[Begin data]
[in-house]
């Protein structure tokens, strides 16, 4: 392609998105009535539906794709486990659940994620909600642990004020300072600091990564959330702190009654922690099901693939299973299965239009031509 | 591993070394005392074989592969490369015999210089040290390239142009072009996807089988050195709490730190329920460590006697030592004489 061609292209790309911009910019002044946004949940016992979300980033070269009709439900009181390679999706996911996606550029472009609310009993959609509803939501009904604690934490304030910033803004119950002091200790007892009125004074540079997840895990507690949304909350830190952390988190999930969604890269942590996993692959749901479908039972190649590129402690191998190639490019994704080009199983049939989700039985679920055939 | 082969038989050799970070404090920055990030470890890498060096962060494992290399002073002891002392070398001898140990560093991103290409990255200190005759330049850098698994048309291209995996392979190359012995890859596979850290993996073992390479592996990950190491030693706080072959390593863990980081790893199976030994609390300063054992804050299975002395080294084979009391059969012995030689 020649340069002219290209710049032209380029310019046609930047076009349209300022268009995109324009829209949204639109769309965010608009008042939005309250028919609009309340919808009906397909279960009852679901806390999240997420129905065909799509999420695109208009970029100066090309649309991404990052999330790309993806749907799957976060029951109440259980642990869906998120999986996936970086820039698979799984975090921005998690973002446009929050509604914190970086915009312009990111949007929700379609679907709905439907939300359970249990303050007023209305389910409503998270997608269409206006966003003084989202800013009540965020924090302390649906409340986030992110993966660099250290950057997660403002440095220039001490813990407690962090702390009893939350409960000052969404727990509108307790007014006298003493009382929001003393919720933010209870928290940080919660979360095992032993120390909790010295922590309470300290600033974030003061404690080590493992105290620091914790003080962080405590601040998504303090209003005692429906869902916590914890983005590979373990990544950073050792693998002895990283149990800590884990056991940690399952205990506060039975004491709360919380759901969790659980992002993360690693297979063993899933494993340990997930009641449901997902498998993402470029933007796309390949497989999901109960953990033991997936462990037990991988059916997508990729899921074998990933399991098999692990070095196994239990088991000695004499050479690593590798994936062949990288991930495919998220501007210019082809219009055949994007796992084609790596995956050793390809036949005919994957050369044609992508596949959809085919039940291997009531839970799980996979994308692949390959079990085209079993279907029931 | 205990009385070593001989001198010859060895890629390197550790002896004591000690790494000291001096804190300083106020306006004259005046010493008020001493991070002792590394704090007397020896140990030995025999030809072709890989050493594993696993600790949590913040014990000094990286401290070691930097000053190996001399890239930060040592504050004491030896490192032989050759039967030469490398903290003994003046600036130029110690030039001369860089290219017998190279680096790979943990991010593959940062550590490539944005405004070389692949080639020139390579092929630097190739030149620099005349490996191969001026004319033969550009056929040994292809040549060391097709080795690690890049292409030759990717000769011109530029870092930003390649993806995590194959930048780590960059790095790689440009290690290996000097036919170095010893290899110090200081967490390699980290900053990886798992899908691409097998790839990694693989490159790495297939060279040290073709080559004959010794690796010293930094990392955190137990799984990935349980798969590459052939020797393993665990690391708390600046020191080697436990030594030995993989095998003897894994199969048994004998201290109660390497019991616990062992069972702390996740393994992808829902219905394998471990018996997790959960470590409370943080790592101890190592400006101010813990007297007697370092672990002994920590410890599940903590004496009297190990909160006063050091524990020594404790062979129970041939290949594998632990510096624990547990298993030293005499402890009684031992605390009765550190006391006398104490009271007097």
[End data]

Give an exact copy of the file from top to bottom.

[in-house]
């Protein structure tokens, strides 16, 4: 392609998105009535539906794709486990659940994620909600642990004020300072600091990564959330702190009654922690099901693939299973299965239009031509 | 591993070394005392074989592969490369015999210089040290390239142009072009996807089988050195709490730190329920460590006697030592004489 061609292209790309911009910019002044946004949940016992979300980033070269009709439900009181390679999706996911996606550029472009609310009993959609509803939501009904604690934490304030910033803004119950002091200790007892009125004074540079997840895990507690949304909350830190952390988190999930969604890269942590996993692959749901479908039972190649590129402690191998190639490019994704080009199983049939989700039985679920055939 | 082969038989050799970070404090920055990030470890890498060096962060494992290399002073002891002392070398001898140990560093991103290409990255200190005759330049850098698994048309291209995996392979190359012995890859596979850290993996073992390479592996990950190491030693706080072959390593863990980081790893199976030994609390300063054992804050299975002395080294084979009391059969012995030689 020649340069002219290209710049032209380029310019046609930047076009349209300022268009995109324009829209949204639109769309965010608009008042939005309250028919609009309340919808009906397909279960009852679901806390999240997420129905065909799509999420695109208009970029100066090309649309991404990052999330790309993806749907799957976060029951109440259980642990869906998120999986996936970086820039698979799984975090921005998690973002446009929050509604914190970086915009312009990111949007929700379609679907709905439907939300359970249990303050007023209305389910409503998270997608269409206006966003003084989202800013009540965020924090302390649906409340986030992110993966660099250290950057997660403002440095220039001490813990407690962090702390009893939350409960000052969404727990509108307790007014006298003493009382929001003393919720933010209870928290940080919660979360095992032993120390909790010295922590309470300290600033974030003061404690080590493992105290620091914790003080962080405590601040998504303090209003005692429906869902916590914890983005590979373990990544950073050792693998002895990283149990800590884990056991940690399952205990506060039975004491709360919380759901969790659980992002993360690693297979063993899933494993340990997930009641449901997902498998993402470029933007796309390949497989999901109960953990033991997936462990037990991988059916997508990729899921074998990933399991098999692990070095196994239990088991000695004499050479690593590798994936062949990288991930495919998220501007210019082809219009055949994007796992084609790596995956050793390809036949005919994957050369044609992508596949959809085919039940291997009531839970799980996979994308692949390959079990085209079993279907029931 | 205990009385070593001989001198010859060895890629390197550790002896004591000690790494000291001096804190300083106020306006004259005046010493008020001493991070002792590394704090007397020896140990030995025999030809072709890989050493594993696993600790949590913040014990000094990286401290070691930097000053190996001399890239930060040592504050004491030896490192032989050759039967030469490398903290003994003046600036130029110690030039001369860089290219017998190279680096790979943990991010593959940062550590490539944005405004070389692949080639020139390579092929630097190739030149620099005349490996191969001026004319033969550009056929040994292809040549060391097709080795690690890049292409030759990717000769011109530029870092930003390649993806995590194959930048780590960059790095790689440009290690290996000097036919170095010893290899110090200081967490390699980290900053990886798992899908691409097998790839990694693989490159790495297939060279040290073709080559004959010794690796010293930094990392955190137990799984990935349980798969590459052939020797393993665990690391708390600046020191080697436990030594030995993989095998003897894994199969048994004998201290109660390497019991616990062992069972702390996740393994992808829902219905394998471990018996997790959960470590409370943080790592101890190592400006101010813990007297007697370092672990002994920590410890599940903590004496009297190990909160006063050091524990020594404790062979129970041939290949594998632990510096624990547990298993030293005499402890009684031992605390009765550190006391006398104490009271007097």